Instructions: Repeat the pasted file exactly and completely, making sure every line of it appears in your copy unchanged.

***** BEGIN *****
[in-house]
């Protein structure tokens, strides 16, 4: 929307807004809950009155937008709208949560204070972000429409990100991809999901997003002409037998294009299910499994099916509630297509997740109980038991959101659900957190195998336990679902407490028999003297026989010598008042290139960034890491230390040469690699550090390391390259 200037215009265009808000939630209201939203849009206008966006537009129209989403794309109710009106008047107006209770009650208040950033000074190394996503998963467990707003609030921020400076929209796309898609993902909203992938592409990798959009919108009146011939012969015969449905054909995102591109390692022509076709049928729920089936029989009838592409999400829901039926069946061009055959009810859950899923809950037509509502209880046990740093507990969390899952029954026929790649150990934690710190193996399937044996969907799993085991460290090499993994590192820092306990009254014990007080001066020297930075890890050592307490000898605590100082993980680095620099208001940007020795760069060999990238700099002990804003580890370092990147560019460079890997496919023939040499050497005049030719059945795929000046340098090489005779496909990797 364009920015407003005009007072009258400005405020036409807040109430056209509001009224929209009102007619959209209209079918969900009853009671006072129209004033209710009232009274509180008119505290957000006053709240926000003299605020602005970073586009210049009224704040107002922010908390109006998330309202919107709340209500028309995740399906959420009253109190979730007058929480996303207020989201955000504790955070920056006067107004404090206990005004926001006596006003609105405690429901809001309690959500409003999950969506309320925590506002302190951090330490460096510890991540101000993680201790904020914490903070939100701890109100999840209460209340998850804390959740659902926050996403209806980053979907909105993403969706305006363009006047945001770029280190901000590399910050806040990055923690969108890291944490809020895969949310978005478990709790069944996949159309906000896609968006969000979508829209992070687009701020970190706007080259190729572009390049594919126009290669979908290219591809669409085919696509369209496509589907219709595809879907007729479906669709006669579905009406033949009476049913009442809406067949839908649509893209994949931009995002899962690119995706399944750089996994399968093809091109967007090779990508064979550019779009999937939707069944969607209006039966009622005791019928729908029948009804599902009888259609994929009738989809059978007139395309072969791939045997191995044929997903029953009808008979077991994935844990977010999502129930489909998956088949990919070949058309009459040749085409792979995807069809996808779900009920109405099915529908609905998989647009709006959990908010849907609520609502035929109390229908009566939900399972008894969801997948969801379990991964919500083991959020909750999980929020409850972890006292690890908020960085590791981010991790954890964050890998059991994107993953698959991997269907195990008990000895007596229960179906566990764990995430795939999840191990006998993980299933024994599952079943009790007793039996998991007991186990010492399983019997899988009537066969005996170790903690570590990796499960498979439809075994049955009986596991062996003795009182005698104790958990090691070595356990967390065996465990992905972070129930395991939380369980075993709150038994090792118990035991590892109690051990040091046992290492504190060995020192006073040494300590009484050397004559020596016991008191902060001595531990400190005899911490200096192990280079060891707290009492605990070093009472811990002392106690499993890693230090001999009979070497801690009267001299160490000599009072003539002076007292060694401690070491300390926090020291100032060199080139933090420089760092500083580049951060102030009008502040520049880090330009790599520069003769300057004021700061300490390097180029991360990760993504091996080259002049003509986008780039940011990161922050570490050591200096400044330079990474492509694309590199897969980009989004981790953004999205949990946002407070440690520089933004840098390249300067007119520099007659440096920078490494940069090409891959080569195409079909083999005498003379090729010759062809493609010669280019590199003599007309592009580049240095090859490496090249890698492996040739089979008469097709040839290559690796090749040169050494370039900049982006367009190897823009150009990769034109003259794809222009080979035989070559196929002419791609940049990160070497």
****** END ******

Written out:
[in-house]
């Protein structure tokens, strides 16, 4: 929307807004809950009155937008709208949560204070972000429409990100991809999901997003002409037998294009299910499994099916509630297509997740109980038991959101659900957190195998336990679902407490028999003297026989010598008042290139960034890491230390040469690699550090390391390259 200037215009265009808000939630209201939203849009206008966006537009129209989403794309109710009106008047107006209770009650208040950033000074190394996503998963467990707003609030921020400076929209796309898609993902909203992938592409990798959009919108009146011939012969015969449905054909995102591109390692022509076709049928729920089936029989009838592409999400829901039926069946061009055959009810859950899923809950037509509502209880046990740093507990969390899952029954026929790649150990934690710190193996399937044996969907799993085991460290090499993994590192820092306990009254014990007080001066020297930075890890050592307490000898605590100082993980680095620099208001940007020795760069060999990238700099002990804003580890370092990147560019460079890997496919023939040499050497005049030719059945795929000046340098090489005779496909990797 364009920015407003005009007072009258400005405020036409807040109430056209509001009224929209009102007619959209209209079918969900009853009671006072129209004033209710009232009274509180008119505290957000006053709240926000003299605020602005970073586009210049009224704040107002922010908390109006998330309202919107709340209500028309995740399906959420009253109190979730007058929480996303207020989201955000504790955070920056006067107004404090206990005004926001006596006003609105405690429901809001309690959500409003999950969506309320925590506002302190951090330490460096510890991540101000993680201790904020914490903070939100701890109100999840209460209340998850804390959740659902926050996403209806980053979907909105993403969706305006363009006047945001770029280190901000590399910050806040990055923690969108890291944490809020895969949310978005478990709790069944996949159309906000896609968006969000979508829209992070687009701020970190706007080259190729572009390049594919126009290669979908290219591809669409085919696509369209496509589907219709595809879907007729479906669709006669579905009406033949009476049913009442809406067949839908649509893209994949931009995002899962690119995706399944750089996994399968093809091109967007090779990508064979550019779009999937939707069944969607209006039966009622005791019928729908029948009804599902009888259609994929009738989809059978007139395309072969791939045997191995044929997903029953009808008979077991994935844990977010999502129930489909998956088949990919070949058309009459040749085409792979995807069809996808779900009920109405099915529908609905998989647009709006959990908010849907609520609502035929109390229908009566939900399972008894969801997948969801379990991964919500083991959020909750999980929020409850972890006292690890908020960085590791981010991790954890964050890998059991994107993953698959991997269907195990008990000895007596229960179906566990764990995430795939999840191990006998993980299933024994599952079943009790007793039996998991007991186990010492399983019997899988009537066969005996170790903690570590990796499960498979439809075994049955009986596991062996003795009182005698104790958990090691070595356990967390065996465990992905972070129930395991939380369980075993709150038994090792118990035991590892109690051990040091046992290492504190060995020192006073040494300590009484050397004559020596016991008191902060001595531990400190005899911490200096192990280079060891707290009492605990070093009472811990002392106690499993890693230090001999009979070497801690009267001299160490000599009072003539002076007292060694401690070491300390926090020291100032060199080139933090420089760092500083580049951060102030009008502040520049880090330009790599520069003769300057004021700061300490390097180029991360990760993504091996080259002049003509986008780039940011990161922050570490050591200096400044330079990474492509694309590199897969980009989004981790953004999205949990946002407070440690520089933004840098390249300067007119520099007659440096920078490494940069090409891959080569195409079909083999005498003379090729010759062809493609010669280019590199003599007309592009580049240095090859490496090249890698492996040739089979008469097709040839290559690796090749040169050494370039900049982006367009190897823009150009990769034109003259794809222009080979035989070559196929002419791609940049990160070497």